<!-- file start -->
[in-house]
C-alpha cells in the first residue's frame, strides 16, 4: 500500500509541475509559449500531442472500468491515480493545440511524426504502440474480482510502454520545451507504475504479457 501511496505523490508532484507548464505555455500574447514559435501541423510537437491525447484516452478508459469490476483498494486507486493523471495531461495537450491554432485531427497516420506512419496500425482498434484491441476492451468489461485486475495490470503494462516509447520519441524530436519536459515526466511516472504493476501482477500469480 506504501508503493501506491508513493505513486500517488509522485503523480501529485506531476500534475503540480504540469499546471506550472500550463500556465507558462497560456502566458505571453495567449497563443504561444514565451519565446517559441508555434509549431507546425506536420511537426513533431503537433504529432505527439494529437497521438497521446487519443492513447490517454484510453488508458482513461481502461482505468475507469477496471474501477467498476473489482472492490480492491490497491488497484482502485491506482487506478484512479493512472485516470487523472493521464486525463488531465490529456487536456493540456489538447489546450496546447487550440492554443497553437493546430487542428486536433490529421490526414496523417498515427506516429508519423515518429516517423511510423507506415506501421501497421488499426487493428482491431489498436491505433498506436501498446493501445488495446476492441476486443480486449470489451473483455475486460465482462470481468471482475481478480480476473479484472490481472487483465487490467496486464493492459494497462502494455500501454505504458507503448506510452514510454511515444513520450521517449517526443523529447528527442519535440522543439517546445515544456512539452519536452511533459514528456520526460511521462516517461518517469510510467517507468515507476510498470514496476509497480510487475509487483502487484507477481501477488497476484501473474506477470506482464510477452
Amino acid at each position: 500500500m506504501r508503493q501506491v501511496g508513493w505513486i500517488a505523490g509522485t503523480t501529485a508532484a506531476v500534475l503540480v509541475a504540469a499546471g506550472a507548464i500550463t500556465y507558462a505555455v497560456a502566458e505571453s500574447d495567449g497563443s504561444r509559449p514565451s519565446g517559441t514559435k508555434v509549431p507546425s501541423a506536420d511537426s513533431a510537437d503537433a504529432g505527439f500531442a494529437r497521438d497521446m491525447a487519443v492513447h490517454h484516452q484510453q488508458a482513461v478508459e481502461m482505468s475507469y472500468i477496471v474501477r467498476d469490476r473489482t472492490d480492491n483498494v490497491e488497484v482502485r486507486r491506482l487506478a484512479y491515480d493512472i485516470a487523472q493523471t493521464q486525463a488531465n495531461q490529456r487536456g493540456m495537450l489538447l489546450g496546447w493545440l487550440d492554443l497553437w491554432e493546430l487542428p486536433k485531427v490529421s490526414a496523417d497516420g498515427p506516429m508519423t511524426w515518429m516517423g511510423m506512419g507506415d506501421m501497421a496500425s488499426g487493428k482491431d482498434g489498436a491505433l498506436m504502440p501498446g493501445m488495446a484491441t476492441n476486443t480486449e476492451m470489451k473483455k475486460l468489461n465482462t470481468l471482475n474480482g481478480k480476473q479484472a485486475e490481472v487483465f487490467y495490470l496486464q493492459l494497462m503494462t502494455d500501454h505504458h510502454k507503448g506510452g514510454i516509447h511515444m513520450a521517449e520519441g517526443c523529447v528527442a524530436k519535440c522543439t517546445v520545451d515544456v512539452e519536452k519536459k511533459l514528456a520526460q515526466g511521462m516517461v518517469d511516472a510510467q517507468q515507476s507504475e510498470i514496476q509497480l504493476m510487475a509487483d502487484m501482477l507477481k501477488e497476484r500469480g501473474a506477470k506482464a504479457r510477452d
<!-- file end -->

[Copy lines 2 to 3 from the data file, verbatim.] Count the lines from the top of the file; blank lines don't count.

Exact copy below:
C-alpha cells in the first residue's frame, strides 16, 4: 500500500509541475509559449500531442472500468491515480493545440511524426504502440474480482510502454520545451507504475504479457 501511496505523490508532484507548464505555455500574447514559435501541423510537437491525447484516452478508459469490476483498494486507486493523471495531461495537450491554432485531427497516420506512419496500425482498434484491441476492451468489461485486475495490470503494462516509447520519441524530436519536459515526466511516472504493476501482477500469480 506504501508503493501506491508513493505513486500517488509522485503523480501529485506531476500534475503540480504540469499546471506550472500550463500556465507558462497560456502566458505571453495567449497563443504561444514565451519565446517559441508555434509549431507546425506536420511537426513533431503537433504529432505527439494529437497521438497521446487519443492513447490517454484510453488508458482513461481502461482505468475507469477496471474501477467498476473489482472492490480492491490497491488497484482502485491506482487506478484512479493512472485516470487523472493521464486525463488531465490529456487536456493540456489538447489546450496546447487550440492554443497553437493546430487542428486536433490529421490526414496523417498515427506516429508519423515518429516517423511510423507506415506501421501497421488499426487493428482491431489498436491505433498506436501498446493501445488495446476492441476486443480486449470489451473483455475486460465482462470481468471482475481478480480476473479484472490481472487483465487490467496486464493492459494497462502494455500501454505504458507503448506510452514510454511515444513520450521517449517526443523529447528527442519535440522543439517546445515544456512539452519536452511533459514528456520526460511521462516517461518517469510510467517507468515507476510498470514496476509497480510487475509487483502487484507477481501477488497476484501473474506477470506482464510477452
Amino acid at each position: 500500500m506504501r508503493q501506491v501511496g508513493w505513486i500517488a505523490g509522485t503523480t501529485a508532484a506531476v500534475l503540480v509541475a504540469a499546471g506550472a507548464i500550463t500556465y507558462a505555455v497560456a502566458e505571453s500574447d495567449g497563443s504561444r509559449p514565451s519565446g517559441t514559435k508555434v509549431p507546425s501541423a506536420d511537426s513533431a510537437d503537433a504529432g505527439f500531442a494529437r497521438d497521446m491525447a487519443v492513447h490517454h484516452q484510453q488508458a482513461v478508459e481502461m482505468s475507469y472500468i477496471v474501477r467498476d469490476r473489482t472492490d480492491n483498494v490497491e488497484v482502485r486507486r491506482l487506478a484512479y491515480d493512472i485516470a487523472q493523471t493521464q486525463a488531465n495531461q490529456r487536456g493540456m495537450l489538447l489546450g496546447w493545440l487550440d492554443l497553437w491554432e493546430l487542428p486536433k485531427v490529421s490526414a496523417d497516420g498515427p506516429m508519423t511524426w515518429m516517423g511510423m506512419g507506415d506501421m501497421a496500425s488499426g487493428k482491431d482498434g489498436a491505433l498506436m504502440p501498446g493501445m488495446a484491441t476492441n476486443t480486449e476492451m470489451k473483455k475486460l468489461n465482462t470481468l471482475n474480482g481478480k480476473q479484472a485486475e490481472v487483465f487490467y495490470l496486464q493492459l494497462m503494462t502494455d500501454h505504458h510502454k507503448g506510452g514510454i516509447h511515444m513520450a521517449e520519441g517526443c523529447v528527442a524530436k519535440c522543439t517546445v520545451d515544456v512539452e519536452k519536459k511533459l514528456a520526460q515526466g511521462m516517461v518517469d511516472a510510467q517507468q515507476s507504475e510498470i514496476q509497480l504493476m510487475a509487483d502487484m501482477l507477481k501477488e497476484r500469480g501473474a506477470k506482464a504479457r510477452d